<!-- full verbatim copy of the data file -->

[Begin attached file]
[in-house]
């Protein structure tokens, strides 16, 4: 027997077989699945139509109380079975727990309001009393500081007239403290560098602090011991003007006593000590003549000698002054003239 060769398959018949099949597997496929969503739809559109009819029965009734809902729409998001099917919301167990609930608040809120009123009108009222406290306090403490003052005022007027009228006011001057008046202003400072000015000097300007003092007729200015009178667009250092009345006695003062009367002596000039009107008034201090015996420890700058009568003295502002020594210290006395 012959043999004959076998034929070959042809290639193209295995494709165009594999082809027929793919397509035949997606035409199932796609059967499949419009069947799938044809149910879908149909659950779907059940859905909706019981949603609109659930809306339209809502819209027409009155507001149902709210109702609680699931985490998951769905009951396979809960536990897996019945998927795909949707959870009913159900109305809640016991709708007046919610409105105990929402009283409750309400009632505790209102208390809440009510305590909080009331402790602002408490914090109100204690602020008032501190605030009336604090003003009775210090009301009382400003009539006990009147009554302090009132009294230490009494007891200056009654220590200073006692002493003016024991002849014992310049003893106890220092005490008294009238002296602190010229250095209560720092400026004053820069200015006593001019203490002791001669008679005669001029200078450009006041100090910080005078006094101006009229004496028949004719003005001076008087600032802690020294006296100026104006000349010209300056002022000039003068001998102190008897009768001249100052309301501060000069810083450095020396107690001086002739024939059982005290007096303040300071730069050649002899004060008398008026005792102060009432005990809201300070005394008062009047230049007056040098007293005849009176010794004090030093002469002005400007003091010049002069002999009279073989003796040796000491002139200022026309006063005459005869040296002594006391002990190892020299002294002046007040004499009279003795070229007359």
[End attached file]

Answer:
[in-house]
């Protein structure tokens, strides 16, 4: 027997077989699945139509109380079975727990309001009393500081007239403290560098602090011991003007006593000590003549000698002054003239 060769398959018949099949597997496929969503739809559109009819029965009734809902729409998001099917919301167990609930608040809120009123009108009222406290306090403490003052005022007027009228006011001057008046202003400072000015000097300007003092007729200015009178667009250092009345006695003062009367002596000039009107008034201090015996420890700058009568003295502002020594210290006395 012959043999004959076998034929070959042809290639193209295995494709165009594999082809027929793919397509035949997606035409199932796609059967499949419009069947799938044809149910879908149909659950779907059940859905909706019981949603609109659930809306339209809502819209027409009155507001149902709210109702609680699931985490998951769905009951396979809960536990897996019945998927795909949707959870009913159900109305809640016991709708007046919610409105105990929402009283409750309400009632505790209102208390809440009510305590909080009331402790602002408490914090109100204690602020008032501190605030009336604090003003009775210090009301009382400003009539006990009147009554302090009132009294230490009494007891200056009654220590200073006692002493003016024991002849014992310049003893106890220092005490008294009238002296602190010229250095209560720092400026004053820069200015006593001019203490002791001669008679005669001029200078450009006041100090910080005078006094101006009229004496028949004719003005001076008087600032802690020294006296100026104006000349010209300056002022000039003068001998102190008897009768001249100052309301501060000069810083450095020396107690001086002739024939059982005290007096303040300071730069050649002899004060008398008026005792102060009432005990809201300070005394008062009047230049007056040098007293005849009176010794004090030093002469002005400007003091010049002069002999009279073989003796040796000491002139200022026309006063005459005869040296002594006391002990190892020299002294002046007040004499009279003795070229007359």